Moris Sadioglu, a Turkish collector, is coming to London next week armed with what he believes is evidence that the gilded copper tombak helmet, decorated with leaf-shaped motifs, was made 'now'. He has the backing, he said, of several experts in Britain and Turkey, including the Islamic and Military museums in Istanbul, as well as technical data.
Scientists at Oxford University deduced that from 'the total lack of corrosion and the clean appearance of the mercury gilding, the evidence points very strongly to the conclusion that the piece is recent'.
According to Sabah-Aktuel, a leading Turkish newspaper, the helmet is one of eight 'dubious' pieces that have found their way on to the market. Among them are two 16th-century chanfrons, or horse armour, and another helmet, which were withdrawn from last month's auction at Sotheby's. Sabah has tracked down two of several forgers that it believes are working in Turkey, specialising in jewellery and copper.
Robert Elgood, who was Sotheby's consultant on Islamic arms and armour for four years in the 1980s, said that he had warned the auction house, in an unofficial capacity, at the time of the sale that the helmet was 'quite clearly fake'. He said that there were 'a dozen reasons' why the piece was wrong: for example, the peak on the front was 'totally unIslamic, concave in shape, which it shouldn't be . . . It looks more like a baseball cap. The person who has designed it hasn't understood the . . . discipline in which he's working'.
Brendan Lynch, co-director of Sotheby's Islamic and Indian art department, said: 'If someone believes something is fake, and it's within the five-year guarantee period, and they can produce evidence, we guarantee their money back.'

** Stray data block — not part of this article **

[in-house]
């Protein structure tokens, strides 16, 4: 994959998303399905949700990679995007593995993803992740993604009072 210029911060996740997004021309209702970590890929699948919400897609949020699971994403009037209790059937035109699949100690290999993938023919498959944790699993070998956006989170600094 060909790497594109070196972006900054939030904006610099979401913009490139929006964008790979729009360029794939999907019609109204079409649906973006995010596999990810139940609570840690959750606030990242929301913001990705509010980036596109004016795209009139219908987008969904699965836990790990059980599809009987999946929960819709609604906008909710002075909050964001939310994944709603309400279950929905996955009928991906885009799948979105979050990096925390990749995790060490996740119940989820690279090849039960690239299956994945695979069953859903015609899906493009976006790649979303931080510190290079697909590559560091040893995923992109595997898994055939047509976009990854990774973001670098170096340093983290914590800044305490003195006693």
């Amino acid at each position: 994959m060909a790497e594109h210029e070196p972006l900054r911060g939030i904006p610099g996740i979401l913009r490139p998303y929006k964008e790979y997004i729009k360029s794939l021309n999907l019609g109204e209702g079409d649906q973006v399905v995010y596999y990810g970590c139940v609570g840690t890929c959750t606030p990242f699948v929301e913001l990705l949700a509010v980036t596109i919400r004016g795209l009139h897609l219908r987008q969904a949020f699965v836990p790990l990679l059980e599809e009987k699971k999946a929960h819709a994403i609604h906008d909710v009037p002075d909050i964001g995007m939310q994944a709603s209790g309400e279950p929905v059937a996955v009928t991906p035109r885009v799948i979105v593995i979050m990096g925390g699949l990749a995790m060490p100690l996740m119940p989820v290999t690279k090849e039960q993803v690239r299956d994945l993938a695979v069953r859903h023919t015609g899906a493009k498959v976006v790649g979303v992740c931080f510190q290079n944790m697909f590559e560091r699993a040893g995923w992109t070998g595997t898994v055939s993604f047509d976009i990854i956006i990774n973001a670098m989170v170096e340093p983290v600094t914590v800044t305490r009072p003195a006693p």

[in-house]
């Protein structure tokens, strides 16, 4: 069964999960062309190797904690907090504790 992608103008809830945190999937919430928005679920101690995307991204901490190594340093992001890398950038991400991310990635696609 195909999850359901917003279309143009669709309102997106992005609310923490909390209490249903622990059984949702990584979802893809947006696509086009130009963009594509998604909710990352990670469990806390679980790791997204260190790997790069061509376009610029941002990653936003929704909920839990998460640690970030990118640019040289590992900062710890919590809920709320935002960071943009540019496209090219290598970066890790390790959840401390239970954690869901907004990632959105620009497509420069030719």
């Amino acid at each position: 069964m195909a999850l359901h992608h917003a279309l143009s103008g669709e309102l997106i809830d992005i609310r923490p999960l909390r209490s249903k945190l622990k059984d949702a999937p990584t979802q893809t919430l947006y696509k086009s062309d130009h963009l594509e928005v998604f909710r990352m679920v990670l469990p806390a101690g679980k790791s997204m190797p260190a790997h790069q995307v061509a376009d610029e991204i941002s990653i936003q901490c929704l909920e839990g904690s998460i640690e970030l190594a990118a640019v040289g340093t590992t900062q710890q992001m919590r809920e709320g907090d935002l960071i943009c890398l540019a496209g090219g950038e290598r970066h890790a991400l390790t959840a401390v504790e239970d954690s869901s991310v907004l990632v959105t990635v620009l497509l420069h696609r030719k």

At the time, it was authenticated by a leading expert at the Victoria and Albert Museum - in fact, because it showed little sign of age, they started from the premise that it was a fake.
As John Carswell, co-director of that Sotheby's department, pointed out, expert opinion in the academic world was so often divided.
Neither was scientific testing always conclusive, Joe Och, Sotheby's company secretary, said. Another 16th- to 17th-century piece that underwent two separate metallurgical analyses 'had completely different results . . . differing by several centuries . . . It is not so much the analysis as the interpretation that makes a difference.'
What particularly upsets Mr Sadioglu, who has been a regular at Sotheby's Islamic art sales for many years, is that on his way back to Istanbul, just after the sale, he heard a rumour that his piece was fake. He contacted Sotheby's, insisting on a letter confirming its authenticity before paying. He said that Sotheby's took three months to respond, and that they charged interest for that period - which he said amounted to pounds 1,800 - which he wants returned.
However, Mr Och said that refunds do not include the interest or fluctuations of currencies: 'If he hadn't paid after the sale, he would have been charged interest as the main contract is between him and the seller.'
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